Wednesday, 22 October 2014

The Swan Bride/Part 1 - Dagestan - A Brief History

You may wish to skip the history

Part 2 - Lezginka
Part 3 -  The Dance of  the Swan Bride
Part 4 - A Political Epilogue

Part 1
A Brief History of Dagestan

To be moved by the story of the Swan Bride you have to understand her country. 

I have to admit that when we received the invitation to visit Dagestan we had no idea where the republic was.  We were drinking tea and enjoying the warm hospitality of two Dagestani girls in the cultural hall at the Sochi Olympics and looking at the most beautiful dance costumes; Saida and Diana told us about the richness of their country and invited us to visit, we had no hesitation in accepting their kind invitation.  Last week we visited Dagestan for eight days.

We now know Dagestan is a small Russian republic squeezed along the coast of the Caspian Sea. The name "Dagestan" is a compound of two words: "Dagi" which means mountains and "Stan" which means Country.  This name does not describe the Northern part of the republic which is flat semi arid land that connects to the Eurasian Steppe and Russia, but "dagistan" is a good descriptive name for the Southern part of the republic which is all mountains except for one narrow belt of flat land that runs along the coast of the Caspian sea.  This narrow belt of land provided the only passageway for traders who wanted to cross from the southern Silk Road to Russia and the Balkan states in the North. 

In the 4th century the Persians built wall across the passageway to control and tax passing traders. They called their fortress wall Darband which in Persian  means gateway.  Derbent, as the modern city is now known, is thought to have been in continuous habitation for 5,000 years which would make it the oldest city in Europe.  For millennia Derbent was the gateway between Northern nomadic peoples from the Eurasian and Mongolian Steppes and the empires of the Arabic, Iranian and Turkish peoples that came from the South. 

In 627 the Persian Christian leaning Sassanid empire were kicked out of Derbent by an Islamic Turkic Khaganate.  Derbent has the remains of one of the oldest churches in Europe which was built be the Persians, it is also the place through which Islam filtered into Europe.  Islam spread through the Derbent gateway into the Caucuses and Europe. 

Dagestan is a crossroads country that is dotted with pockets of ethnic peoples who have settled in the mountains and lowlands along the coast of the Caspian Sea, this tiny population of 3 million have over 20 languages and even more ethnic groups.  This is crude map of the ethnic diversity of Dagestan (boundary marked in dark pink). 

Diana and her cousin, The Swan Bride, are Laks, who were Mountain people.  Saida, who sadly could not join us during our visit, is a Tabasaran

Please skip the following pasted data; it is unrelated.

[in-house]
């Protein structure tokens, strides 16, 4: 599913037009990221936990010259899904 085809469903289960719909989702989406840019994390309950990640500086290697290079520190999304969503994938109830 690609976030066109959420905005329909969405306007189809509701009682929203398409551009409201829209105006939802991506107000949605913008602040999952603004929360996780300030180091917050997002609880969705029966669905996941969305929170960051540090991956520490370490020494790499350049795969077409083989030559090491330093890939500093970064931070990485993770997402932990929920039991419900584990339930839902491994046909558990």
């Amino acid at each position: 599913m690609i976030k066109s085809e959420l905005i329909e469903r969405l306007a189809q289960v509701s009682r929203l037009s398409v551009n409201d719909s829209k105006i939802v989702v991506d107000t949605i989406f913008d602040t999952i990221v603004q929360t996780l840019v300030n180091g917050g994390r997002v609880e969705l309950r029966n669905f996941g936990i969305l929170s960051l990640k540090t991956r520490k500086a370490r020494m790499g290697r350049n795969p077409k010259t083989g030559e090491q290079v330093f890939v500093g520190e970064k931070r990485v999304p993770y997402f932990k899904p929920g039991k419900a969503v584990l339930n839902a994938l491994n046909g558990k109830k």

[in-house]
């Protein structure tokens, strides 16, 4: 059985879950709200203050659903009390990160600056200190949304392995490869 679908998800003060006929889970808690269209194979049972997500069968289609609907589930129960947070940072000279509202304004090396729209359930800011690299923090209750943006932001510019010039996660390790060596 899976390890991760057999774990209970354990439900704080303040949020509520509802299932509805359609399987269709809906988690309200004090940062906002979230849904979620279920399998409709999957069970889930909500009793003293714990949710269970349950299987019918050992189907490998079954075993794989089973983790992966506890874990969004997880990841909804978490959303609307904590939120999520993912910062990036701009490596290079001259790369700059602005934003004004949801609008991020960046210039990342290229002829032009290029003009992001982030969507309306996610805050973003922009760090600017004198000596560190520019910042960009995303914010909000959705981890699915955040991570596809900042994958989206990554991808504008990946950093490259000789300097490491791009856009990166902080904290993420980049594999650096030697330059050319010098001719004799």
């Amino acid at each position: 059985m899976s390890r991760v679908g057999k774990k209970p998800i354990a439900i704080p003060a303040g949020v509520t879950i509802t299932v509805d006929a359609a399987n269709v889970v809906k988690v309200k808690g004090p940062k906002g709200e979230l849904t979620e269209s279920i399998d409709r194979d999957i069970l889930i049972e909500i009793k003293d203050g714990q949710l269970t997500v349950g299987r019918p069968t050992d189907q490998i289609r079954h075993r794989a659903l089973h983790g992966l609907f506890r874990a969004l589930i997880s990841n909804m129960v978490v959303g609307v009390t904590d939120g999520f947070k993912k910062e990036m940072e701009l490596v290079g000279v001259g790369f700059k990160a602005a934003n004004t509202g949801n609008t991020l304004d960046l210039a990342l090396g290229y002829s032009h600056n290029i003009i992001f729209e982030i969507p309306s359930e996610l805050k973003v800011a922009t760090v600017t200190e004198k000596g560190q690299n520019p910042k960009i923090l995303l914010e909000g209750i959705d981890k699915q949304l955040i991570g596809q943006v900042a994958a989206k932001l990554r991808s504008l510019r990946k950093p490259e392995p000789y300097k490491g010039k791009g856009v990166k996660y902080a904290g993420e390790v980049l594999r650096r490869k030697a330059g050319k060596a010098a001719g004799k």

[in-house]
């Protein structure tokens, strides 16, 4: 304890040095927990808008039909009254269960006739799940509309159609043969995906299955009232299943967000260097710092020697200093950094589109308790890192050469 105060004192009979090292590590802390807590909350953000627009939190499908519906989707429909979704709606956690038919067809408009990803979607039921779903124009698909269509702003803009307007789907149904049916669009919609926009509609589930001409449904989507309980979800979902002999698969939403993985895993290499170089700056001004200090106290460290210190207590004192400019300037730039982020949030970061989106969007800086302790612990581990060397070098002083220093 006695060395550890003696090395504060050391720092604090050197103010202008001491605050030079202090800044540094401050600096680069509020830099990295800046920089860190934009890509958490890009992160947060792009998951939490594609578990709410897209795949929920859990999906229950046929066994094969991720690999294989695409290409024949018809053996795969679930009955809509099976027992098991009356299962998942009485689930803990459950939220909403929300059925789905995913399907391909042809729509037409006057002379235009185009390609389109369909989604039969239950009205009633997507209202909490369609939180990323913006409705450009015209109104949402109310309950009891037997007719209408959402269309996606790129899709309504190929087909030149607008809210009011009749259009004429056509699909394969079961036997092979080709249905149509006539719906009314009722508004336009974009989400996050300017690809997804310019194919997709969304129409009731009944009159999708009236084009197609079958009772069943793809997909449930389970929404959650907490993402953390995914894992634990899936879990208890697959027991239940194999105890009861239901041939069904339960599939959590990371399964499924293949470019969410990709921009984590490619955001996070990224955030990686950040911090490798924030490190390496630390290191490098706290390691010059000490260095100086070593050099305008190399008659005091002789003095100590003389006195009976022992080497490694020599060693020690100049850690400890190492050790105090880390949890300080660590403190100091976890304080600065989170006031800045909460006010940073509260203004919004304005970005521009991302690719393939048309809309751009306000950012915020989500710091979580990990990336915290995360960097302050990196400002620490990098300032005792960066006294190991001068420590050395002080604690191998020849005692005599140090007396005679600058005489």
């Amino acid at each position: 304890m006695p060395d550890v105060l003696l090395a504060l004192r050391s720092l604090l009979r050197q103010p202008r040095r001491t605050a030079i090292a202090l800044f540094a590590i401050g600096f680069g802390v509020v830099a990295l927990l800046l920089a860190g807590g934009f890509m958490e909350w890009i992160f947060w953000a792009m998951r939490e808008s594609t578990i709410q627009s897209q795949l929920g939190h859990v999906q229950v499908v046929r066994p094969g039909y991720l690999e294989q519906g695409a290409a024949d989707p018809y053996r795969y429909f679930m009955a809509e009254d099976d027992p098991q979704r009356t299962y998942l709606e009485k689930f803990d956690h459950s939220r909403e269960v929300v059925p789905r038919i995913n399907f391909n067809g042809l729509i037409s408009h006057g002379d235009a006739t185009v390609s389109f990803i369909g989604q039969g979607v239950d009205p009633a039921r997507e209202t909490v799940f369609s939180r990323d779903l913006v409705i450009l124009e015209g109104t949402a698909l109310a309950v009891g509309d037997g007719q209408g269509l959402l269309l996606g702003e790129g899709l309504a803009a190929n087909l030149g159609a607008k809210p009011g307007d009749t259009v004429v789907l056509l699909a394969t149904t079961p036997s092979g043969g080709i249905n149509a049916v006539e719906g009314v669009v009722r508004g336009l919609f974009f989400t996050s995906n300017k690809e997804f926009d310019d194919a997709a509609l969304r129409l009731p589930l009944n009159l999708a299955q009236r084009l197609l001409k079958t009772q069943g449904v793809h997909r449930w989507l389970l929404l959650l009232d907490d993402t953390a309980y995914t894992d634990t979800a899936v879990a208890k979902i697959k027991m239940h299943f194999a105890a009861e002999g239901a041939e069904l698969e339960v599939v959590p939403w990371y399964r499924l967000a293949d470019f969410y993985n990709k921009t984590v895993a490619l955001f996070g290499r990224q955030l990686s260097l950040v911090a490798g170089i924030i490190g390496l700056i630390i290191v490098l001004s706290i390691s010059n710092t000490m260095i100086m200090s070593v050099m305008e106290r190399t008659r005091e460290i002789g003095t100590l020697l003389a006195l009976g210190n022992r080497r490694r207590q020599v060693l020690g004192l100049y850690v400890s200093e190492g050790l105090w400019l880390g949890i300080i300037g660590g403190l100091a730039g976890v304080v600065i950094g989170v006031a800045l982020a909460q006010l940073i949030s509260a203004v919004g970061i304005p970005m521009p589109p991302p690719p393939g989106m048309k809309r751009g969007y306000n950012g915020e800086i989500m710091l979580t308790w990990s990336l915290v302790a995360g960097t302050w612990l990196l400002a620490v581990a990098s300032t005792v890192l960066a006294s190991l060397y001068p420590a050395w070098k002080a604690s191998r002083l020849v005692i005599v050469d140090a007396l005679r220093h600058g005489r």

The Russians, in Imperial overdrive after Napoleon had been repulsed from Moscow, invaded the Caucases in 1817.  The Russian fighting became known as the Caucasian wars (1817 - 1864) and lasted nearly 40 years. Tolstoy and Lermontov, who both took part,  wrote about their experience of the brutal subjugation of the warrior tribesmen that resisted Russian dominance. The last of the great warrior defenders of the Caucasus came from Dagestan; his name was Aman Shamil.  

Red bearded Shamil was captured in 1859 and taken across Russia to St Petersburg.  He told his compatriots that he had had no idea of the size and power of the country they had been fighting, and advised his armies to put down their weapons.  Some, including the Chechens (Chechnya) and Avars (N. Dagestan) did not heed his advice and continued to fight for a few more years, but without the agile and brave leadership of Shamil the Caucasian cause was broken .  

Shamil's sons became officers in the Russian Army, and on the whole Shamil's advice was right. The Dagestani's decision to be loyal to Russia has saved them from the fate that befell the Circassians, whose rebellious nature was severely punished by the Russians: In the 19th century the Russians forcibly moved 90% of the Circassian population out of the North Caucus mountains and dumped them in the Ottoman empire.  In the 1940s half a million Chechens, who Stalin falsely accused of being pro-Germans, were forcibly moved to Siberia and the deserts of Khakastan where nearly 60% of their population perished.

The Dagestanis sided with the Bolsheviks against white cossacks who had been garrisoned in the Caucuses, but being loyal to Russia was not easy.  The Soviets outlawed Islam and in the 1940s moved half of the populations of the mountain people down on to the flat land that had been vacated by the Chechens.  Diana's, and the Swan Bride's grand-parents, were moved from the mountains to the flat lands of Northern Dagestan.  Diana told me a story about how her great grandfather had decided one day that the family would no longer pray or be faithful to Islam, and how her great grandmother never forgave him for his decision.  She said his decision was about protecting his family.  Diana's people, who accepted their fate as being part of Russia, now speak and think of themselves as Russian.  They will tell you "Dagestan cannot exist without Russia", I heard this phrase many times, even from people who have since reconverted to Islam.  One very Islamic girl asked me "what is this news about Scotland wanting to be independent from Britain?  We are amazed, we cannot understand it".

The Swan Bride Part 1 - A Brief History of Dagestan

The Swan Bride Part 2 - Lezginka

The Swan Bride Part 3 -  The Dance of  the Swan Bride

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